Art, Getty Center

Art Takes a Rest as Getty Center Closes for Carmageddon II

Portrait of Raymond de Magnoncourt / Chasseriau

Portrait of Raymond de Magnoncourt, 1851, Théodore Chassériau. Pencil heightened with white chalk, 8 5/8 x 10 7/8 in. The J. Paul Getty Museum, 96.GD.337

The Getty Center will not be open for gentleman or lady callers this weekend, Saturday and Sunday, September 29 and 30. Our social calendar is affected by the demolition of the Mulholland Drive Bridge, which requires the 405 freeway to be closed from the 10 to the 101. Instead, the art will be taking a break from the pressures of celebrity and the hurly-burly of the social scene, relaxing and contemplating the view.

Though the Getty Center is located at the nexus of Carmageddon II, the Getty Villa will be open as usual this weekend, and won’t be affected by disaster—unless you count Mount Vesuvius destroying Pompeii in the galleries.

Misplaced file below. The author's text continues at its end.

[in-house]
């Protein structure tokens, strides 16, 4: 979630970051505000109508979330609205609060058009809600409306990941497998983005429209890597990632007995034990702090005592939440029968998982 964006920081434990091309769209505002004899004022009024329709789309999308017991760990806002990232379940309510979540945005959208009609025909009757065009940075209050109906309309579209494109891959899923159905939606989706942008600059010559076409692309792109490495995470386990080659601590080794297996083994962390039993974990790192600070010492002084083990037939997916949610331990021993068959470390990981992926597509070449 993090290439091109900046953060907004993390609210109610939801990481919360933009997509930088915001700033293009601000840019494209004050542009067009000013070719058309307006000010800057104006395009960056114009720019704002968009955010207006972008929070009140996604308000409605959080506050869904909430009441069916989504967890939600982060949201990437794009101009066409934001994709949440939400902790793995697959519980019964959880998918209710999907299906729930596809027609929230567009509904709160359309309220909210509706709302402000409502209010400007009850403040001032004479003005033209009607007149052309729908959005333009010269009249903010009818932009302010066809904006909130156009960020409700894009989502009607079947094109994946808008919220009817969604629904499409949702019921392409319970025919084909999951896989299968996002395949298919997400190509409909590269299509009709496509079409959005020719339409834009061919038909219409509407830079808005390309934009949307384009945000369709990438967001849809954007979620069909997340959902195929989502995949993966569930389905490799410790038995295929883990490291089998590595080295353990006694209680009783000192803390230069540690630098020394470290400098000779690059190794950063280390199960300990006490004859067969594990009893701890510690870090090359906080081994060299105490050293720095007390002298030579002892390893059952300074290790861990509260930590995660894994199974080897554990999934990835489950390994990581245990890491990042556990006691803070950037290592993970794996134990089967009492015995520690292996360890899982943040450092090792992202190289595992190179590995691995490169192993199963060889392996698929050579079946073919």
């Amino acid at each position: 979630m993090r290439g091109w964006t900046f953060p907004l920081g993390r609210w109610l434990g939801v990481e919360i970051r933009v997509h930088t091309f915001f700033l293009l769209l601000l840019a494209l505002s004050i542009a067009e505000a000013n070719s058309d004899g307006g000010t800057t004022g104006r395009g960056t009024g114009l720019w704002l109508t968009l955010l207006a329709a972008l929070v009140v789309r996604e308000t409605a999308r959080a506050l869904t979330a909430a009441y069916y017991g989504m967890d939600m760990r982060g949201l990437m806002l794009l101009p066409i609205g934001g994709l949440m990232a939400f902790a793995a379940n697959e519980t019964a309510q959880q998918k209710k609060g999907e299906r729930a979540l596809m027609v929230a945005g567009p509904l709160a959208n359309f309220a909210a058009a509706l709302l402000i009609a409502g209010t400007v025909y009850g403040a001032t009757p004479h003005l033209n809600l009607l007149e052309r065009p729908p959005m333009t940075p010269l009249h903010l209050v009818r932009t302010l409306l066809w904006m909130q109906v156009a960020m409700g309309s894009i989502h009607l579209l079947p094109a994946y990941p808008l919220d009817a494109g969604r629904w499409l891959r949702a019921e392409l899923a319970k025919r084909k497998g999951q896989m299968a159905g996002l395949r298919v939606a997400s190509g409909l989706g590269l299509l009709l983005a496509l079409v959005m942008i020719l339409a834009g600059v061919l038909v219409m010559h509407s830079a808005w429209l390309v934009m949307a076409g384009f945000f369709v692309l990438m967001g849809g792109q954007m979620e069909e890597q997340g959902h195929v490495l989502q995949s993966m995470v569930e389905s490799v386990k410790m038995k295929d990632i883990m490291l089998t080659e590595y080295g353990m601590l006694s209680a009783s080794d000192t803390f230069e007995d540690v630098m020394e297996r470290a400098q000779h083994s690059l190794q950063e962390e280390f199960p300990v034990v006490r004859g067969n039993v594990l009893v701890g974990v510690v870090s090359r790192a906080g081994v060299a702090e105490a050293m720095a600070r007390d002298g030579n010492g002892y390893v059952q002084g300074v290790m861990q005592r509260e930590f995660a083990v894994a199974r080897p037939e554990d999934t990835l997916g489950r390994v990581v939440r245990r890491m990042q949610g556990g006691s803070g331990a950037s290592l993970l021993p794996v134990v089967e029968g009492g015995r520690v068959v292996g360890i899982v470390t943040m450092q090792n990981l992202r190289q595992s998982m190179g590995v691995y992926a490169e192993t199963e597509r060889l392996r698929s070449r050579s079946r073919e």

PS: To see the 405 at rest this weekend, check out our carmageddoncam.

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      Art history, statistics, network science, and informatics converge in a new study in Science magazine that maps European cultural history through birth and death dates of notable figures, using data from the Getty Union List of Artist Names.

      BONUS! It’s one of the first art history papers ever published in a peer-reviewed science magazine.

      Birth to death migration in Europe, according to the Union List of Artist Names, cumulated over all time to CE 2012. Blue dots indicate more births of notable individuals; red dots indicate more deaths. © Maximilian Schich, 2014

      07/31/14

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